WASHINGTON — Small banks will likely have to raise capital in the coming years, while bigger institutions are doing much better than a year ago, Federal Reserve Chairman Ben Bernanke said Thursday.
Regional and community banks face tough challenges, especially in residential mortgages and commercial real estate loans, Bernanke told a bankers conference in Chicago in prepared remarks a year after the Fed tested the resilience of the 19 largest U.S. banks in so-called stress tests.
Given the large number and diversity of smaller banks, Bernanke said the Fed had not even tried to conduct simultaneous stress tests of smaller banks. But the central bank has been working with them on an individual basis to assess their capital needs.
"Although the results vary considerably across institutions, prospective losses are such that many of these organizations may need additional capital over the next few years," the Fed chief said.
"Also, with credit demand tepid and the economy still under stress, profitable lending opportunities have been relatively scarce for many of these banks," he added.
Bernanke said the Fed has continued to receive numerous proposals from private equity investors to take stakes in regional and community banks. Over the past two years, the Fed has approved many of these proposals, including some that bring both new capital and management to the organization and some that provide new capital through minority investments, the Fed chairman said.
Bernanke noted how smaller banks generally have fewer alternatives than large banks for raising fresh capital and thus tend to rely on retained earnings for capital growth.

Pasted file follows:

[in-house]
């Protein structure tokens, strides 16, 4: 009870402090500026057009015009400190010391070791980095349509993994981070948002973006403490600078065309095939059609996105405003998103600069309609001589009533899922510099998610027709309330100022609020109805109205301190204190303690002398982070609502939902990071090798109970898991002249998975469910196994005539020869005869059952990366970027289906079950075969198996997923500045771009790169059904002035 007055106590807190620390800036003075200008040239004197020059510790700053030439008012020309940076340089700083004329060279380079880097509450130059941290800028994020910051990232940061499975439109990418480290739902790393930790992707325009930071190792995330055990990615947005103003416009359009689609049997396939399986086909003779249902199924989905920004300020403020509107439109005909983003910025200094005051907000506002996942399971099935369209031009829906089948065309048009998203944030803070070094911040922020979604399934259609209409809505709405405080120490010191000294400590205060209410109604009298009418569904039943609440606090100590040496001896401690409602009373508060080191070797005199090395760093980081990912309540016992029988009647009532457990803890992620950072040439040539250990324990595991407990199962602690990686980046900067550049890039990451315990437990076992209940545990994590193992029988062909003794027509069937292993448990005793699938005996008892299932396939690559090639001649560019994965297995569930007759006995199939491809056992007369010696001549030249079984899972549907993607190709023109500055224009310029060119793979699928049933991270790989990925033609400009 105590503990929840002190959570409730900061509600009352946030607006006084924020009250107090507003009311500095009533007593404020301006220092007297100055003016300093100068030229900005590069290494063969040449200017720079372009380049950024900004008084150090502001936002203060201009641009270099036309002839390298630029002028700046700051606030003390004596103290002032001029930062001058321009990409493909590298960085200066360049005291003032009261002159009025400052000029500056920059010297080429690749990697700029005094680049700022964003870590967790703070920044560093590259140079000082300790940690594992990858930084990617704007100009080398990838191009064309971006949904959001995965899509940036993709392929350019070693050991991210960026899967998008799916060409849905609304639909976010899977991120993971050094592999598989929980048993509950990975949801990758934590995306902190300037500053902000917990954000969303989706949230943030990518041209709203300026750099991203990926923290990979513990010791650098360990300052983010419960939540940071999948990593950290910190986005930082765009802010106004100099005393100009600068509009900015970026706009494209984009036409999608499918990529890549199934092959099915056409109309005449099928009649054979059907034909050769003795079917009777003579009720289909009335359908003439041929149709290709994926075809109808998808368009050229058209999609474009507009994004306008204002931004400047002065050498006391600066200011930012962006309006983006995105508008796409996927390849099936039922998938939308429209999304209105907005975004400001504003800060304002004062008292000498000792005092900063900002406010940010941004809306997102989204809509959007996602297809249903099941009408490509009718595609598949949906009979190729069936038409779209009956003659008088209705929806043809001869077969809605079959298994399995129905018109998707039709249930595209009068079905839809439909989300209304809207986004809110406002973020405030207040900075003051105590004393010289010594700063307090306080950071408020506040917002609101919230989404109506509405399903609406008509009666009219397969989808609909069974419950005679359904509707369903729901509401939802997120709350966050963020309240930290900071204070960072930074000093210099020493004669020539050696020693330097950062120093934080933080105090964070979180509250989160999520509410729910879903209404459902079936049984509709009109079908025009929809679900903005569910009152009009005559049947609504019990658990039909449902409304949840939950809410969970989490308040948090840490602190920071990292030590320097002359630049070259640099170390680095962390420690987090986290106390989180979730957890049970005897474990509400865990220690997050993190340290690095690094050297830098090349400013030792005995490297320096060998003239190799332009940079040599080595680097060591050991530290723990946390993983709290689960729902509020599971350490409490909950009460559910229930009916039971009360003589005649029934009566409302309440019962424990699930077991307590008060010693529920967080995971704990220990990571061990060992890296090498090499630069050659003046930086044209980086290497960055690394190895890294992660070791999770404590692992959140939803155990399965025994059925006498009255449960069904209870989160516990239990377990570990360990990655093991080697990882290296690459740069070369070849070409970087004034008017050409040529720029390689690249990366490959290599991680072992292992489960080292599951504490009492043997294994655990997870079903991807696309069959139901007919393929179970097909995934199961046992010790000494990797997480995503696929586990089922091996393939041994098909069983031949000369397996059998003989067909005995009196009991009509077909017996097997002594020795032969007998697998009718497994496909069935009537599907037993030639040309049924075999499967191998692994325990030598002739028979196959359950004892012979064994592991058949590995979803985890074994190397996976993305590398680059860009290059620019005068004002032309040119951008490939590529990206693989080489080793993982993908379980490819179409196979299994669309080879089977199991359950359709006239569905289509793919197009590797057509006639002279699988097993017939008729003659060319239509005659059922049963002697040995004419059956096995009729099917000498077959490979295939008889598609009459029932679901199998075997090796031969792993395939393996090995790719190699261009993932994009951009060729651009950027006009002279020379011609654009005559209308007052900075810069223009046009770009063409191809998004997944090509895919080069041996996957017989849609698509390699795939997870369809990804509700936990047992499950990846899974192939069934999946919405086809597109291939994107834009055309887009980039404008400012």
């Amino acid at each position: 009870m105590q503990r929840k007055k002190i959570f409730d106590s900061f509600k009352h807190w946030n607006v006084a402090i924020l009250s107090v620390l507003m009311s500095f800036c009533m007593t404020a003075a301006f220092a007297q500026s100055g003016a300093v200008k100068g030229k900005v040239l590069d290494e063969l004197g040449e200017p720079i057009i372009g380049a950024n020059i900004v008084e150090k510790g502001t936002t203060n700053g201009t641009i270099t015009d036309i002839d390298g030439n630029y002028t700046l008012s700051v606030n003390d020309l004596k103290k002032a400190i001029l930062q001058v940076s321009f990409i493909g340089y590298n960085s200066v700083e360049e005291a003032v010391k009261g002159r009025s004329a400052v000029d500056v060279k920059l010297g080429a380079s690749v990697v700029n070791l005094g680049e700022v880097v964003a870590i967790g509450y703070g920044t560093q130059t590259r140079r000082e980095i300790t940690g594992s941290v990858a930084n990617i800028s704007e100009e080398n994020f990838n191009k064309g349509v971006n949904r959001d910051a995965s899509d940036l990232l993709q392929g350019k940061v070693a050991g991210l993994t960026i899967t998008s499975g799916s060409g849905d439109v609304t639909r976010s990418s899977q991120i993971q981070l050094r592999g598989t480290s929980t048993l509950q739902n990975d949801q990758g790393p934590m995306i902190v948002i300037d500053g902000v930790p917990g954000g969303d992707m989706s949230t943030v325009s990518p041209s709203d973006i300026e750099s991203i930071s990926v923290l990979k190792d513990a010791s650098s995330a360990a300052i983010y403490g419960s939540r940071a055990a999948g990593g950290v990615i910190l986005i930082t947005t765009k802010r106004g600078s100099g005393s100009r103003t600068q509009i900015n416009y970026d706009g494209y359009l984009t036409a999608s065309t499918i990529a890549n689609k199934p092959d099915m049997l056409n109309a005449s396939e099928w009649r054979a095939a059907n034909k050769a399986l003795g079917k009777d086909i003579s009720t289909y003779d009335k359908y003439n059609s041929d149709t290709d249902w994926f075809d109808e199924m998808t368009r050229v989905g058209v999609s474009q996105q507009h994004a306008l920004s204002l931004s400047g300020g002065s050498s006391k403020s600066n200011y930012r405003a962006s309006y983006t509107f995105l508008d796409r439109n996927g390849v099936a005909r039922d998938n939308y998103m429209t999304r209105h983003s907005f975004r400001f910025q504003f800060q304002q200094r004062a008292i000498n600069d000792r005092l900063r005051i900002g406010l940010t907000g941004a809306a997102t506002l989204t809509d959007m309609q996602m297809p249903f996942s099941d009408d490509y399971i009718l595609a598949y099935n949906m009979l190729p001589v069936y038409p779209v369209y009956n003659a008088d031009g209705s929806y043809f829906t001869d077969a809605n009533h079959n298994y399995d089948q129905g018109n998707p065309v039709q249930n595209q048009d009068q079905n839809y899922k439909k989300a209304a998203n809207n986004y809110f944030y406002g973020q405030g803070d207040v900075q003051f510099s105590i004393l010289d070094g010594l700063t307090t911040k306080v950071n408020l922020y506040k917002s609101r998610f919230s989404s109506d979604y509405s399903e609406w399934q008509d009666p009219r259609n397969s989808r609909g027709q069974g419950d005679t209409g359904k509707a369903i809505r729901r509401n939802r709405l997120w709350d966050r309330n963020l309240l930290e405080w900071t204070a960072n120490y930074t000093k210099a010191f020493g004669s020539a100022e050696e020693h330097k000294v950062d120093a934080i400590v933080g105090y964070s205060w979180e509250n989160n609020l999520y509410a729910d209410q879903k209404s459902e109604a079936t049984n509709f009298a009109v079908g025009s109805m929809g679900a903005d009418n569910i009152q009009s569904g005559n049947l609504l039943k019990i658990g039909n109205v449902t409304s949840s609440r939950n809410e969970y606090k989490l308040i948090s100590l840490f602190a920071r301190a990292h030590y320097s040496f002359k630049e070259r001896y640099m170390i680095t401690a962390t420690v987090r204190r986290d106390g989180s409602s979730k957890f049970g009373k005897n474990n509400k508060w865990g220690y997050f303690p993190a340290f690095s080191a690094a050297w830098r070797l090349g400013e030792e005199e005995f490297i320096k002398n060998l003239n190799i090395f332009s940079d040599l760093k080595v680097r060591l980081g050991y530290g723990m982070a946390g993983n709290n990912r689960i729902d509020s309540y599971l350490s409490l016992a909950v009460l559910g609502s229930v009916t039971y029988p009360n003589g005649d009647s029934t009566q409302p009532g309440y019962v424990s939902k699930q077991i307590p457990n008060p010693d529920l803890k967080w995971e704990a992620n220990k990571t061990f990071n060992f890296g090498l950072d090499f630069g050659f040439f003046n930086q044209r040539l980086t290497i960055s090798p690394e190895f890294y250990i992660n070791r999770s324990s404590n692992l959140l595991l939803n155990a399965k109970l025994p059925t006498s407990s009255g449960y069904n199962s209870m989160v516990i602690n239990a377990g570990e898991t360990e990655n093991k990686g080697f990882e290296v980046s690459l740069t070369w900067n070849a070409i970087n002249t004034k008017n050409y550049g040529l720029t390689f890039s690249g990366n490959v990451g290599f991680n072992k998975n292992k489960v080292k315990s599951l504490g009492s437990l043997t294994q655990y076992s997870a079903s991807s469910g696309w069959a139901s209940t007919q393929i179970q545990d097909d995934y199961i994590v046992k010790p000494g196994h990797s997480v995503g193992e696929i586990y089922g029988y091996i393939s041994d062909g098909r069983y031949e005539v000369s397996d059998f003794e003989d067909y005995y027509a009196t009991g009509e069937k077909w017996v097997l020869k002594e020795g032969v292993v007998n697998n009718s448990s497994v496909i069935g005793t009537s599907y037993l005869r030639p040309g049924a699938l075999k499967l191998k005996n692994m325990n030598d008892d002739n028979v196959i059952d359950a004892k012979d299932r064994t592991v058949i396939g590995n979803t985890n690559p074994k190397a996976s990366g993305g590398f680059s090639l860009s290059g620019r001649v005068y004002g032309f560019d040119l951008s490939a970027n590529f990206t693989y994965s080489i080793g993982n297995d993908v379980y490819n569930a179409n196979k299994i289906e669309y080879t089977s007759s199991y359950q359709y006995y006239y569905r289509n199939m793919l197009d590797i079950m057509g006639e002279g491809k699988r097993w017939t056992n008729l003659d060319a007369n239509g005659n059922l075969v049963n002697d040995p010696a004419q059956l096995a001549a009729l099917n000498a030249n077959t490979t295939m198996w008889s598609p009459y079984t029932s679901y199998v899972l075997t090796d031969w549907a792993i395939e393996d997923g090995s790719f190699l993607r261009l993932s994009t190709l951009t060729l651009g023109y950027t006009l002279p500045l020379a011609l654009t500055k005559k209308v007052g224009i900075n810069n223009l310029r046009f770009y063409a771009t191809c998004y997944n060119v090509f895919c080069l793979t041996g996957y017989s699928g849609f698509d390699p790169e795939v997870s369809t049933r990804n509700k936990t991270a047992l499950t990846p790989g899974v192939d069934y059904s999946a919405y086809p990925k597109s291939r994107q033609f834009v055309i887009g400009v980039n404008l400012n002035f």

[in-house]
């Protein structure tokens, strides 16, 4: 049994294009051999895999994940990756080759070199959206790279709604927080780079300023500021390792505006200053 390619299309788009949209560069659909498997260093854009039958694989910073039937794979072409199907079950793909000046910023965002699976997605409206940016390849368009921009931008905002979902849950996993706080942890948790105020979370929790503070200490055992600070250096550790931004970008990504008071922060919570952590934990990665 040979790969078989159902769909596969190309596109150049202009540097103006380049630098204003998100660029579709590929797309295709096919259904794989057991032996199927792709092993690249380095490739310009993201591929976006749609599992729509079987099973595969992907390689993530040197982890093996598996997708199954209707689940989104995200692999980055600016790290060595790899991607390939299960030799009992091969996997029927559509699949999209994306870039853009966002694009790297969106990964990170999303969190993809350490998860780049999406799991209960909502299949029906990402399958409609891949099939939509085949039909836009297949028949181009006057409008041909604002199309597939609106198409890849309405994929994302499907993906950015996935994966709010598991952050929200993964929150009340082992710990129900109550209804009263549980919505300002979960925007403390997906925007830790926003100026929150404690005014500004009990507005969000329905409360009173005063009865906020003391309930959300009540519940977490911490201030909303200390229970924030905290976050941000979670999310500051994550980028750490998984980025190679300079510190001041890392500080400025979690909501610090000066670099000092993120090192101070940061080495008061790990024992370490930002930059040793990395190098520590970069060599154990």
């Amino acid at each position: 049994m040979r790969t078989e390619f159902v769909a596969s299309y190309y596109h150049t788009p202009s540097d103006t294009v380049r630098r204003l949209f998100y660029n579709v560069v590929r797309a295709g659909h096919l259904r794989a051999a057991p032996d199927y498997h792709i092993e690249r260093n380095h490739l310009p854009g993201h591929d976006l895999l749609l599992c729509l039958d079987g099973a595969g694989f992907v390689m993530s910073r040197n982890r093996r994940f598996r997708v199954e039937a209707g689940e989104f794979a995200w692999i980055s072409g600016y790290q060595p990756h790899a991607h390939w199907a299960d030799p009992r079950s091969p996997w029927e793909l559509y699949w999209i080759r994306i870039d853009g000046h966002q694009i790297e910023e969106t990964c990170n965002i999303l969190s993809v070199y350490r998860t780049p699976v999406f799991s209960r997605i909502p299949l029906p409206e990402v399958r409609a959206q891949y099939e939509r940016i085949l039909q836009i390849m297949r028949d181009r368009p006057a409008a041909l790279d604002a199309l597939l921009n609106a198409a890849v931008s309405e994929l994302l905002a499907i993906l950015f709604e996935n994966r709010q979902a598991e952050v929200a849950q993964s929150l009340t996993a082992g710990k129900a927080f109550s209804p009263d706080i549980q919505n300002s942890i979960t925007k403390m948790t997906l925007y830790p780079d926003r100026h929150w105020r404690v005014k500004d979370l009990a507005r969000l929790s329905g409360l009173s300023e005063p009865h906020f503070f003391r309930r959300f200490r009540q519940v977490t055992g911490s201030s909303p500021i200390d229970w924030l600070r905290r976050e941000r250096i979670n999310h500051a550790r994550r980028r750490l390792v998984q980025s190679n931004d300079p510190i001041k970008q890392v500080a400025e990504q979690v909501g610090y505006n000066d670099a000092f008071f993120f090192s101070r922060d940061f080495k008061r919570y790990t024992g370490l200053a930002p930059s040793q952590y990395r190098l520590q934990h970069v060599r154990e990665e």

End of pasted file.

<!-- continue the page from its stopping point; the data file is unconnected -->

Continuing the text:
Meantime, Bernanke said that a year after the stress tests, the earnings and loan losses of the 19 biggest U.S. big banks looked "encouraging."
In the stress tests released in May 2009, the Fed designed dire economic scenarios and measured the resilience of big banks against those scenarios. The exercise has become a model for supervision, and some economists believe the tests and related capital-raising by banks played a key role in the economy's recovery.
The Fed last year concluded that Bank of America Corp., Citigroup Inc., Wells Fargo & Co., GMAC LLC, Morgan Stanley, Regions Financial Corp., Fifth Third Bancorp, KeyCorp, PNC Financial Services Group Inc. and SunTrust Banks Inc. required around $75 billion to bolster their capital. The other nine banks were considered sound enough.
Though the biggest banks drew the most attention during the stress tests last April and May, Fed officials also worried about large regional ones, especially in the Southeast, the scene of many bank failures.
Some Fed officials have been calling for bank stress tests to be conducted periodically and for their results to be disclosed. Although Bernanke didn't embrace this view, he said the central bank was continuing to monitor large banks closely.
"Now we are working with banks to ensure they improve their risk-measurement and risk management as well as strengthen their liquidity and capital levels while also providing the credit that households and businesses need," Bernanke said.
Although bank credit remains tight, Bernanke said the strengthening economy gave reasons for some optimism.